With Britain’s trade deficit not showing signs of improvement and fears rising over the global economy as well as the slump in exports, the pound is facing added pressure it could do without.
Figures will show a gaping current account deficit likely to add concerns over the EU referendum result which has so far destabilised the pound against the US dollar and the Euro.
Howard Archer, of IHS Global Insight, predicts the gap to grow to £23bn in the fourth quarter of 2015 from £17.5bn in the first quarter. ‘A renewed widening of the current account deficit would be an uncomfortable development for the UK economy,’ he said. ‘While the markets have so far taken a relaxed view, it could become an increasing problem if they lose confidence in the UK economy.’
Archer added that a victory for the ‘leave’ campaign on June 23rd creates ‘obvious potential’ for international investors to change their views on sterling.
Chris Hare, an economist at Investec, said the deficit was likely to have grown from 3.8 per cent to 4.5 per cent of GDP in the final quarter. ‘With the challenging global environment continuing to weigh on exports and net investment, large current account gaps could persist for some time,’ he said.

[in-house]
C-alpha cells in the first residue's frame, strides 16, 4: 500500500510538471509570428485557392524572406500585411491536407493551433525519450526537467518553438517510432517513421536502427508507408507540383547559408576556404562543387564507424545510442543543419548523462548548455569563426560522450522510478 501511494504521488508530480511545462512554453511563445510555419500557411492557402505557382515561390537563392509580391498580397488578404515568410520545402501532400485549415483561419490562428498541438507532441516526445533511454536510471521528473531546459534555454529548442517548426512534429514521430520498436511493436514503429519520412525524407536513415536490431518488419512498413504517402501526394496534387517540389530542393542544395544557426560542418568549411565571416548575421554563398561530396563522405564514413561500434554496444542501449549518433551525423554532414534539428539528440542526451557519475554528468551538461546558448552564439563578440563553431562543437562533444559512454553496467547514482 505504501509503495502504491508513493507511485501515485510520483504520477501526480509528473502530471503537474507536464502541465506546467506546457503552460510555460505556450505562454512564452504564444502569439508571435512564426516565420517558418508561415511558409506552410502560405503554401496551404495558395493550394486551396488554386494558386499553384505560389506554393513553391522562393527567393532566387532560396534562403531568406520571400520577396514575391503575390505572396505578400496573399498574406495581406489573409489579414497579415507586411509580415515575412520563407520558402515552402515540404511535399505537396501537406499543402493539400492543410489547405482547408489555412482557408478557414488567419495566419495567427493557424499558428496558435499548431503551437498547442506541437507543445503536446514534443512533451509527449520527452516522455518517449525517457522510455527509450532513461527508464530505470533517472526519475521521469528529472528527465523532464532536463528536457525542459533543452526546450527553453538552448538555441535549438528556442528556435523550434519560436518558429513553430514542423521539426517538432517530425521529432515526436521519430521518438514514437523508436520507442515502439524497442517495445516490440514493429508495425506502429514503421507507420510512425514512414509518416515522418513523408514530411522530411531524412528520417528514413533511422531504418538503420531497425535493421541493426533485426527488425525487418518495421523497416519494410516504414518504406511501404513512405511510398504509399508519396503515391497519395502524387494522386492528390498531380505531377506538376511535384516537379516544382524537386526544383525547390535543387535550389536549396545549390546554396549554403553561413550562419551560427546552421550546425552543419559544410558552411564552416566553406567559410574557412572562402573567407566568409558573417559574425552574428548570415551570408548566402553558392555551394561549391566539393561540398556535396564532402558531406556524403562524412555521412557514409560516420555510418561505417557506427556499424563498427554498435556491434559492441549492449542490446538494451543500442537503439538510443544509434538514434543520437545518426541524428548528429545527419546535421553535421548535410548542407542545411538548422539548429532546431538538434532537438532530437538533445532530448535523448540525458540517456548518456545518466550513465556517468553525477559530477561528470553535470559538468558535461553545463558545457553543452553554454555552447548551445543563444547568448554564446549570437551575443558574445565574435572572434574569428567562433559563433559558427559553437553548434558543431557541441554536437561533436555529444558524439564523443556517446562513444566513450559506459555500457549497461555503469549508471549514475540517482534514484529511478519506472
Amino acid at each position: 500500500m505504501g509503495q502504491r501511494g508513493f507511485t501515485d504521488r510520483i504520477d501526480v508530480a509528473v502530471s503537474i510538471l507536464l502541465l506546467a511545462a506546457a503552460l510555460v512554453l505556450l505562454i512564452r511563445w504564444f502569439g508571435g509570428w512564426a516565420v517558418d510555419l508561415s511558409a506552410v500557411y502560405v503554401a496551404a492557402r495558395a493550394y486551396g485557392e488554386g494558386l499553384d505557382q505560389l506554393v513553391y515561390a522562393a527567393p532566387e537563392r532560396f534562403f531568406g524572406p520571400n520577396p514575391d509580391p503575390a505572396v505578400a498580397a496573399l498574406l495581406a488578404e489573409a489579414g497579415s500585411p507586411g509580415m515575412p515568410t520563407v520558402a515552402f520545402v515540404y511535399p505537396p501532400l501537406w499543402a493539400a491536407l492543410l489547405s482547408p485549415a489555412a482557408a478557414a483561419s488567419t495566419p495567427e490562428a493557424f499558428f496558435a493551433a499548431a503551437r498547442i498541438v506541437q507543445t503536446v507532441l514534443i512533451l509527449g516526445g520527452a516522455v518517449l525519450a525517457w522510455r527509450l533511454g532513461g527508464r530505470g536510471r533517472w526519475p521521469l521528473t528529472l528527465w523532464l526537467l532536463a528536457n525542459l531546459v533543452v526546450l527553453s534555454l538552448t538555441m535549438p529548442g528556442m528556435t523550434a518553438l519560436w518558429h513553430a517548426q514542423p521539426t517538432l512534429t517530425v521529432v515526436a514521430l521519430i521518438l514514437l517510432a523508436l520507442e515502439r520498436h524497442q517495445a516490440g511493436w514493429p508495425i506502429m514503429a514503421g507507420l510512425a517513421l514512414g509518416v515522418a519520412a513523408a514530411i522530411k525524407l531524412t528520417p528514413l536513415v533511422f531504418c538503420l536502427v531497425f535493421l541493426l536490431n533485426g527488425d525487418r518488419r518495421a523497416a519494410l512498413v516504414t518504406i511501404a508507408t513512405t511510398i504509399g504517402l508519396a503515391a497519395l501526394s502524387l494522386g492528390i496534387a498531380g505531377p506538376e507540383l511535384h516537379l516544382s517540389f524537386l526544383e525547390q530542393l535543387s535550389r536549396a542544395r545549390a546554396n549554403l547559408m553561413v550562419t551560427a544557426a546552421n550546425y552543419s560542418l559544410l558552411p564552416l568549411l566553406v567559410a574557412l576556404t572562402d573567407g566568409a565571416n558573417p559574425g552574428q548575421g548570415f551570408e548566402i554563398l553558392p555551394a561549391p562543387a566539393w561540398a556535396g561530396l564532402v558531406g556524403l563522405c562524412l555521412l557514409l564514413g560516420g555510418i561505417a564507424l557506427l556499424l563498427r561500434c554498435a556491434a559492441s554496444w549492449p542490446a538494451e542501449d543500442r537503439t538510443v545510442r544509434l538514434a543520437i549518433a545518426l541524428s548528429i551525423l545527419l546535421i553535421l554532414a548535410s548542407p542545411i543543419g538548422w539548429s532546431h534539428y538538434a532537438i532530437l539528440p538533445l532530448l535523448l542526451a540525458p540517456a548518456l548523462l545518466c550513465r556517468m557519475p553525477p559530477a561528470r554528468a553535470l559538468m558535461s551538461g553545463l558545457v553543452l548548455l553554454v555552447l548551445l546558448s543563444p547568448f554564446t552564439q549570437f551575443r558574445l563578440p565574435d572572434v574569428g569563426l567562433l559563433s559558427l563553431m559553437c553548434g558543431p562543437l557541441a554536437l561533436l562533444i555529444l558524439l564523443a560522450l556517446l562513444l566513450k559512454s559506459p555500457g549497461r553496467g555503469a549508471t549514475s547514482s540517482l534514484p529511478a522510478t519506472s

Mark Carney, the governor of the Bank of England, recently warned that the large current account deficit meant that Britain was ‘reliant on the kindness of strangers.’
In a detailed analysis last week, Kristin Forbes, a member of the bank’s monetary policy committee, highlighted the EU referendum as one of the potential threats to the economy given the ‘alarming’ rise of the deficit.
Other figures due out shortly include a third estimate for growth at the end of last year as well as consumer confidence indicators. Consumer confidence has so far held up well in the face of evidence of slowing growth.
However, the political in-fighting in the UK is harming the economy and will distract the nation’s attention from the worsening economic stability worldwide. The chancellor’s latest budget will prove to be inaccurate as the figures will not add up and his credibility will further plummet as a potential leader in waiting.
As for Boris, his popularity is on a knife edge these days as his bonking activities are being publicised to discredit his chances of being considered for the highest office in the land, should David Cameron lose his bid to convince the electorate to remain part of the EU.
In brief, we are in a mess and it will get much worse as the month of June approaches. Tightening our seatbelts is not the only answer, we need to think very carefully before we cast our votes in a referendum which will affect not only our generation but more importantly the future of our children.